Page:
Three Weeks with My Brother By Nicholas Sparks and Micah Sparks Summary and Analysis Chapter 13

Summary

Chapter 13 is a return to Phnom Penh, Cambodia, where the brothers visited the Holocaust Museum and the Killing Fields. They demonstrate obvious apprehension regarding "events people want to forget despite knowing that they never should." The museum and the Killing Fields are both very difficult to tour.

Then they travel to a Russian Market for "frivolous shopping." The day leaves Micah thinking about his mother and his regret that he was not able to say goodbye. Nicholas tells his brother that he misses her, too.

In the past narrative, the brothers see signs of their mother everywhere, even though she is gone. Nicholas struggles to settle into marriage and take care of his father. Micah becomes their father's confidant, and Cat becomes his buddy, but Nicholas became an outlet for his father's grief.

Nicholas has a struggling business manufacturing orthopedic wrist braces. Soon, he and Cat suffer another loss: the loss of an unborn child. Like Jill, the baby dies "for no apparent reason at all."

Nicholas was now experiencing the normal stresses of life. He was working multiple jobs and writing a book with Billy Mills. After the birth of a son, Nicholas took a job as a pharmaceutical rep. By 1992 everyone in the family had moved on from their mother's death as best they could, and Nicholas and Cat decided to move east. Nicholas offered Micah a chance to take his position with the pharmaceutical company.

Out of the blue, Bob, Dana's boyfriend, called, and said that Dana had had some sort of seizure and was in the hospital. Nicholas was torn between leaving his sister and starting a new life in North Carolina with his family. Micah convinced his brother to move, because Nicholas had his own family to take care of now.

The chapter closes with the image of a teary-eyed Nicholas waving goodbye to his similarly teary-eyed brother: Nicholas is driving away as Micah's image grows smaller in the rearview mirror.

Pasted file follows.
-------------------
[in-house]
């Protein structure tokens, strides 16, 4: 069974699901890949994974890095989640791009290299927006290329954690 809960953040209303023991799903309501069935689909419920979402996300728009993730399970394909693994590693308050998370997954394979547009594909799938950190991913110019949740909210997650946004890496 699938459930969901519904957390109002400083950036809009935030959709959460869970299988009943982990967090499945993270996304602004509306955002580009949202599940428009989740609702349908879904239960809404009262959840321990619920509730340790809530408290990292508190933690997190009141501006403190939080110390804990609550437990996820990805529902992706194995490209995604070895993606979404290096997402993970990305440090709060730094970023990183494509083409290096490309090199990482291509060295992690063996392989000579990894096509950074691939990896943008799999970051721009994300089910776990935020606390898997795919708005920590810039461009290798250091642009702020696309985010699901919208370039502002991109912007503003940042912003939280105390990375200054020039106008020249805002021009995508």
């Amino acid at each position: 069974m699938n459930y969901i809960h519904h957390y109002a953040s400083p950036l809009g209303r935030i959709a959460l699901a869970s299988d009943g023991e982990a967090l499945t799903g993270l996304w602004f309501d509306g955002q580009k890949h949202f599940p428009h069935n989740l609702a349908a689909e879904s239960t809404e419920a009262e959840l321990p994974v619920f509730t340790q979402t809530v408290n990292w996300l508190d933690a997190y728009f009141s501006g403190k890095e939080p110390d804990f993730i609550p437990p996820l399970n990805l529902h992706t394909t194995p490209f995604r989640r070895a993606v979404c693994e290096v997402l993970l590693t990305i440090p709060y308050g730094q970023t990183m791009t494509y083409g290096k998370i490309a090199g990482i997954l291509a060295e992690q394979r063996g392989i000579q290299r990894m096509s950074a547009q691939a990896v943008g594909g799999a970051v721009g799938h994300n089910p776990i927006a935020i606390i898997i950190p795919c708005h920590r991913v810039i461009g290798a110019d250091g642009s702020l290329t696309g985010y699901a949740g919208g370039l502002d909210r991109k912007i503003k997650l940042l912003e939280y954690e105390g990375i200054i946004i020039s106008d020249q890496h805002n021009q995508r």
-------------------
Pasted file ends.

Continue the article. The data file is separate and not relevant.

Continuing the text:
Analysis

This chapter is about loss. The tour of the Holocaust Museum and the Killing Fields represents one of the worst — if not the worst — stop on the trip. The gamut of losses that make up life are covered in this chapter — dealing with the loss of a parent, enduring the pain of the loss of an unborn child, handling unexpected sickness in a family, and addressing the difficulties of moving your family across the country.

The dominant attitude is that you must find a way to move on because varying degrees of loss are always a part of life. And part of being able to move on is the knowledge that families are always there for each other.

During these difficult times, the brothers are able to find strength in the words of their mother, reminding themselves that "what you want and what you get are usually two entirely different things." They miss their mother, but they keep her memory alive by quoting the words she used to say to them, whether to each other or to their own children.

The closing image of the chapter literally and figuratively is the closing of one door and the opening of another. Nicholas gets in his car and drives away from his family and life in California and simultaneously drives toward his family and life in North Carolina. Nicholas experiences a shift of responsibilities from his father and siblings to his wife and children.

Glossary

Khmer Rouge a Communist organization formed in Cambodia in 1970 that became a terrorist organization in 1975 when it captured Phnom Penh and created a government that killed an estimated three million people

Pol Pot the leader of the infamous Khmer Rouge in Cambodia. He was responsible for the deaths of almost 3 million people — almost half the population of Cambodia

Killing Fields a number of sites in Cambodia where large numbers of people were killed and buried by the Khmer Rouge regime

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Early into the trip, the tour guides considered the Sparks brothers to be what?





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